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Medicineworld.org: Green tea as treatment for inflammatory skin diseases

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Green tea as treatment for inflammatory skin diseases




Green tea could hold promise as a new therapy for skin disorders such as psoriasis and dandruff, Medical College of Georgia scientists say.

Scientists studied an animal model for inflammatory skin diseases, which are often characterized by patches of dry, red, flaky skin caused by the inflammation and overproduction of skin cells. Those treated with green tea showed slower growth of skin cells and the presence of a gene that regulates the cells' life cycles.



Green tea as treatment for inflammatory skin diseases

"Psoriasis, an autoimmune disease, causes the skin to become thicker because the growth of skin cells is out of control," says Dr. Stephen Hsu, an oral biologist in the MCG School of Dentistry and lead investigator on the study reported in the Aug. 18 edition of Experimental Dermatology. "In psoriasis, immune cells, which commonly protect against infection, instead trigger the release of cytokines, which causes inflammation and the overproduction of skin cells".

Other autoimmune diseases with similar side effects include lupus, which can lead to skin lesions, and dandruff.

Green tea, already shown to suppress inflammation, helps by regulating the expression of Caspase-14, a protein in genes that regulates the life cycle of a skin cell.

"That marker guides cells by telling them when to differentiate, die off and form a skin barrier," Dr. Hsu says. "In people with psoriasis, that process is interrupted and the skin cells don't die before more are created and the resulting lesions form." .

Animal models treated with green tea also showed reduced levels of proliferating cell nuclear antigen, a gene expressed when skin cells multiply. In psoriasis, the gene is over-expressed and speeds production of skin cells.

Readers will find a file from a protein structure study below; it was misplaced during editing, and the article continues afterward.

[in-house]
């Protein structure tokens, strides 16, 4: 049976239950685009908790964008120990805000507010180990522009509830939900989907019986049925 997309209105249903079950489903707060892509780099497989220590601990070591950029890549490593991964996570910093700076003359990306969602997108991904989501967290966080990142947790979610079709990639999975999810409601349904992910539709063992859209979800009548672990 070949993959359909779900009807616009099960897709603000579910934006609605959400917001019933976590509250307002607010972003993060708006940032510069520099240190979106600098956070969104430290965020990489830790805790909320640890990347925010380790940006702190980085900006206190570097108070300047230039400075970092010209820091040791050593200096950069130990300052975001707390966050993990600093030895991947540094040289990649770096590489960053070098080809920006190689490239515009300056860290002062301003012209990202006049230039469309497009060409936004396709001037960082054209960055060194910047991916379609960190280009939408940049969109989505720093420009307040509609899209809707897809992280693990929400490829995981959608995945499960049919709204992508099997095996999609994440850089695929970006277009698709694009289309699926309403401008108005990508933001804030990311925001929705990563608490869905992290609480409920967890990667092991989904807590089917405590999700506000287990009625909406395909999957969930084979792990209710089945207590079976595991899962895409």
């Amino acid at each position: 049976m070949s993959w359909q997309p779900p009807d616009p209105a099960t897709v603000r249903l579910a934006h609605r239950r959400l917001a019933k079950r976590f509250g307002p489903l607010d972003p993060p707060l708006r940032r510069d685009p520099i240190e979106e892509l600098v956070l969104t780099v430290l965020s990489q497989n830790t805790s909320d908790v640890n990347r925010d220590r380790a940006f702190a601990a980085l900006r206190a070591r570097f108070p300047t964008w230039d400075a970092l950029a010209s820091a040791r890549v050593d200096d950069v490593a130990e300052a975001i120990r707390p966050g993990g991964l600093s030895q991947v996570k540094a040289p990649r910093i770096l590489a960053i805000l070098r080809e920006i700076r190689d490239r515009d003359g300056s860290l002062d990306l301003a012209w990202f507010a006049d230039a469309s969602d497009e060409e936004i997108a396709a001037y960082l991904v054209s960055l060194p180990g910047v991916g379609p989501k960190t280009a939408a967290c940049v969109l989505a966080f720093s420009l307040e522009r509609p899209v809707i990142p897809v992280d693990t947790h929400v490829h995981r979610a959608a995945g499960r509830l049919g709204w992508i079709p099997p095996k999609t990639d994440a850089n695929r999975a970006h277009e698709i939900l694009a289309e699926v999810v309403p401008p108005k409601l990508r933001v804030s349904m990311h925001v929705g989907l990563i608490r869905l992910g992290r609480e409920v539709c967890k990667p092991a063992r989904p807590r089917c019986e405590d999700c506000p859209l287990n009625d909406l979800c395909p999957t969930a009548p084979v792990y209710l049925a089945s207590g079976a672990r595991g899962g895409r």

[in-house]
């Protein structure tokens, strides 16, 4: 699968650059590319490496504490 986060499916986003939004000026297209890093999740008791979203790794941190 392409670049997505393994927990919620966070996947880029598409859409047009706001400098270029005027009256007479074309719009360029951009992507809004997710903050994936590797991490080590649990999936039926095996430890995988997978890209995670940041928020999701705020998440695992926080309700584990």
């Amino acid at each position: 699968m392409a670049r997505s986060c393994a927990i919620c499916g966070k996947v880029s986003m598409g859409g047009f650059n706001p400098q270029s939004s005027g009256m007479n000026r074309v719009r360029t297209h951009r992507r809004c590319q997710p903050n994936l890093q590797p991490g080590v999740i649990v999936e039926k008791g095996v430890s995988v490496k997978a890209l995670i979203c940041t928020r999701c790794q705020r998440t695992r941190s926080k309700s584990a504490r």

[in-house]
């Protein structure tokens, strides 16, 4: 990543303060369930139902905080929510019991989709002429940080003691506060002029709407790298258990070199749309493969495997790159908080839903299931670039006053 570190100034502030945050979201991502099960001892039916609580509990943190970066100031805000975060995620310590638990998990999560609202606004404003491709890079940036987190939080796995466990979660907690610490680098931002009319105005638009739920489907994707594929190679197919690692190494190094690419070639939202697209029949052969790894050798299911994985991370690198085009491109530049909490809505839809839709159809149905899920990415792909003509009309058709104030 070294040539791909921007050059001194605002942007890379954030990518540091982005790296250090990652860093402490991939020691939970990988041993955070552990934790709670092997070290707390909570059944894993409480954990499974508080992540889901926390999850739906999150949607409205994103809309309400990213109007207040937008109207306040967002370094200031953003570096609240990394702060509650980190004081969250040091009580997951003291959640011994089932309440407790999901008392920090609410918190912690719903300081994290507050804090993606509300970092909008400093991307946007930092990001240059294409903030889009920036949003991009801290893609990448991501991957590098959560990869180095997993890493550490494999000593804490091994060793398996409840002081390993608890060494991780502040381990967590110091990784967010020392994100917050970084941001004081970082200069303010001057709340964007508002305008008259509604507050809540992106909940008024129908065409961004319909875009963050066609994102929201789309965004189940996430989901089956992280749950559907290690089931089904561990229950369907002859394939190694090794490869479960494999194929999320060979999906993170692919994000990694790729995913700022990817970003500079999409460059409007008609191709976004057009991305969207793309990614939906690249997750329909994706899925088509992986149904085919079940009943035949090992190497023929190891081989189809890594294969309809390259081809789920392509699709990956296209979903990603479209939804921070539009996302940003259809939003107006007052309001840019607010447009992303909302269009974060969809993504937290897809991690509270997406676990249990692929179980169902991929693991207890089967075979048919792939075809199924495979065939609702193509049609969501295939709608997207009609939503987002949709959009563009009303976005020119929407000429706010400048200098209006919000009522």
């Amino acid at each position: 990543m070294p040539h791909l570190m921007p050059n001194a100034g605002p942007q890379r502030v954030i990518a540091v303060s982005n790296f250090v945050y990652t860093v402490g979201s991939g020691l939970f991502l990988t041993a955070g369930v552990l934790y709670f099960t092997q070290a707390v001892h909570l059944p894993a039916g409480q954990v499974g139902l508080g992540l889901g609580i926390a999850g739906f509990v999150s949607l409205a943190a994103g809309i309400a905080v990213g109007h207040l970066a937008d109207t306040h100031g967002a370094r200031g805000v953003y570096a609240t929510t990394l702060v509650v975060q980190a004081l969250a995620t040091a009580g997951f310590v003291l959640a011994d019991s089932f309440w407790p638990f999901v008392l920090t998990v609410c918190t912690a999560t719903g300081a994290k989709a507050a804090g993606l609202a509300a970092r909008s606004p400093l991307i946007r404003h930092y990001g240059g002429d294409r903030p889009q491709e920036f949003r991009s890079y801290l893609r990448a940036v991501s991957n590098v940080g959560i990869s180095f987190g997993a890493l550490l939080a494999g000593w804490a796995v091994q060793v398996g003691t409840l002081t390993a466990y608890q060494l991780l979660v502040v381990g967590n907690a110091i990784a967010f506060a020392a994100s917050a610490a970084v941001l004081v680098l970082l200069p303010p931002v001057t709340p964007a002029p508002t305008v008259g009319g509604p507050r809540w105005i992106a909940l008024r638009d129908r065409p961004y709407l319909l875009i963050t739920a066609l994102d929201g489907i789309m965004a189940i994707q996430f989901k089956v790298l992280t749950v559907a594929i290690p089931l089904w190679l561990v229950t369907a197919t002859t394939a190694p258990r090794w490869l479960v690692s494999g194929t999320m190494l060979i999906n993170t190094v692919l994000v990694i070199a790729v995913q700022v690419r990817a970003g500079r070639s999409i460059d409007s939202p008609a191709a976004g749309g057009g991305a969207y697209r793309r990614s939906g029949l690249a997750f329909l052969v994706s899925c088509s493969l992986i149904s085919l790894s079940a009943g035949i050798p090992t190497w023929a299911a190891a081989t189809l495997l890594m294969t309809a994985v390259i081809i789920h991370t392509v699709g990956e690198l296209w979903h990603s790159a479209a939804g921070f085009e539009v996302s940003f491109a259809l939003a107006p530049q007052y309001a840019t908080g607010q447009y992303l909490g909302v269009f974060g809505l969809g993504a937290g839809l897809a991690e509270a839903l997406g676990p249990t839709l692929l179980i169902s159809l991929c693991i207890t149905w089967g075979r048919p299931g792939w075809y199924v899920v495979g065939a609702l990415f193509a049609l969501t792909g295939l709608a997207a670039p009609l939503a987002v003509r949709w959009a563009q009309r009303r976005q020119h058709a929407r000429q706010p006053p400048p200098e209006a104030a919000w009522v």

"Before therapy, the antigen, PCNA, was present in all layers of the skin," Dr. Hsu says. "Typically, PCNA is only found in the basal layer, the innermost layer where skin cells continually divide and new cells push the older ones to the skin surface, where they eventually slough off. After being treated with green tea, the animal models showed near-normal levels of PCNA in only the basal layers".

This research is important because some therapys for psoriasis and dandruff can have dangerous side effects, he says.

"The traditional therapy of ultraviolet light and medication, while it can control the lesions and be used long term, may cause squamous cell carcinoma - the second most common form of skin cancer," Dr. Hsu says. "Some of the most effective anti-dandruff shampoos also have carcinogens in them. While the U.S. Food and Drug Administration allows that in small amounts, the bottom line is that we don't know the long-term effects of using those products continuously".

Green tea, which is plant-derived, may be an alternative, he says. But researchers must work to overcome some barriers with the therapy.

The chemicals in green tea are so active that they are oxidized too quickly when mixed with other ingredients. They also dissolve in water, which cannot penetrate the skin's barrier.

Scientists are looking for a balanced formula that can dissolve in fats, which can permeate the skin, Dr. Hsu says.

"There are no cures for autoimmune diseases. But it is possible that this is a non-toxic way to regulate them. We need further study - on humans - to determine the full effects".

By Jennifer Hilliard


Posted by: George    Source




Did you know?
Green tea could hold promise as a new therapy for skin disorders such as psoriasis and dandruff, Medical College of Georgia scientists say. Scientists studied an animal model for inflammatory skin diseases, which are often characterized by patches of dry, red, flaky skin caused by the inflammation and overproduction of skin cells. Those treated with green tea showed slower growth of skin cells and the presence of a gene that regulates the cells' life cycles.

Medicineworld.org: Green tea as treatment for inflammatory skin diseases

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